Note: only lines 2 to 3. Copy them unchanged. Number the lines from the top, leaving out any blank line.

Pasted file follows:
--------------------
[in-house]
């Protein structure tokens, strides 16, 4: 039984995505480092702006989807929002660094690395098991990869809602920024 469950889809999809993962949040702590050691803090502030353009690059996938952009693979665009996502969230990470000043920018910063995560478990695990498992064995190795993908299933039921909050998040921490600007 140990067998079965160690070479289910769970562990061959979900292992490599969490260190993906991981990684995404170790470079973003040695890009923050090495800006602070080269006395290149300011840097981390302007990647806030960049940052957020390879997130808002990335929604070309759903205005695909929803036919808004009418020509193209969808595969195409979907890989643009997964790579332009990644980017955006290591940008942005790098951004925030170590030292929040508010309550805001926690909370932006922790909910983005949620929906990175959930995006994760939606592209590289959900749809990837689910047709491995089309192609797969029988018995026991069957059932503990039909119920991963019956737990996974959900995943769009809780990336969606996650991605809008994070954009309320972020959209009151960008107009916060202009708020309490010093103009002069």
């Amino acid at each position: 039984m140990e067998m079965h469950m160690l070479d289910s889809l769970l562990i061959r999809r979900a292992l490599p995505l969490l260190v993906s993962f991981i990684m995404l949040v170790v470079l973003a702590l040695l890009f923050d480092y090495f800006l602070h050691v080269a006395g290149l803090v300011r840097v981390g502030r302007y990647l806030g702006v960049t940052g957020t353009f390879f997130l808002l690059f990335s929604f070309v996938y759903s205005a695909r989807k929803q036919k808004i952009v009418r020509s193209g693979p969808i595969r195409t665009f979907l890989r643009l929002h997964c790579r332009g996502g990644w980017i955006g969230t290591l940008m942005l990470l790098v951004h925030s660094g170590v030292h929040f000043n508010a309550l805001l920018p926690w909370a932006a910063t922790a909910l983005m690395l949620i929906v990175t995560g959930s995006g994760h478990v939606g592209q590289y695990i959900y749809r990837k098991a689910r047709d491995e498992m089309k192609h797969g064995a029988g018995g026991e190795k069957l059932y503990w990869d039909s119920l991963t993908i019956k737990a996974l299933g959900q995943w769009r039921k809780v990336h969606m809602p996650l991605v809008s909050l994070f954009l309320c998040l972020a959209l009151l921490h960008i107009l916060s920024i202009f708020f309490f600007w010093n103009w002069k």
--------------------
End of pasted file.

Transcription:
């Protein structure tokens, strides 16, 4: 039984995505480092702006989807929002660094690395098991990869809602920024 469950889809999809993962949040702590050691803090502030353009690059996938952009693979665009996502969230990470000043920018910063995560478990695990498992064995190795993908299933039921909050998040921490600007 140990067998079965160690070479289910769970562990061959979900292992490599969490260190993906991981990684995404170790470079973003040695890009923050090495800006602070080269006395290149300011840097981390302007990647806030960049940052957020390879997130808002990335929604070309759903205005695909929803036919808004009418020509193209969808595969195409979907890989643009997964790579332009990644980017955006290591940008942005790098951004925030170590030292929040508010309550805001926690909370932006922790909910983005949620929906990175959930995006994760939606592209590289959900749809990837689910047709491995089309192609797969029988018995026991069957059932503990039909119920991963019956737990996974959900995943769009809780990336969606996650991605809008994070954009309320972020959209009151960008107009916060202009708020309490010093103009002069």
């Amino acid at each position: 039984m140990e067998m079965h469950m160690l070479d289910s889809l769970l562990i061959r999809r979900a292992l490599p995505l969490l260190v993906s993962f991981i990684m995404l949040v170790v470079l973003a702590l040695l890009f923050d480092y090495f800006l602070h050691v080269a006395g290149l803090v300011r840097v981390g502030r302007y990647l806030g702006v960049t940052g957020t353009f390879f997130l808002l690059f990335s929604f070309v996938y759903s205005a695909r989807k929803q036919k808004i952009v009418r020509s193209g693979p969808i595969r195409t665009f979907l890989r643009l929002h997964c790579r332009g996502g990644w980017i955006g969230t290591l940008m942005l990470l790098v951004h925030s660094g170590v030292h929040f000043n508010a309550l805001l920018p926690w909370a932006a910063t922790a909910l983005m690395l949620i929906v990175t995560g959930s995006g994760h478990v939606g592209q590289y695990i959900y749809r990837k098991a689910r047709d491995e498992m089309k192609h797969g064995a029988g018995g026991e190795k069957l059932y503990w990869d039909s119920l991963t993908i019956k737990a996974l299933g959900q995943w769009r039921k809780v990336h969606m809602p996650l991605v809008s909050l994070f954009l309320c998040l972020a959209l009151l921490h960008i107009l916060s920024i202009f708020f309490f600007w010093n103009w002069k």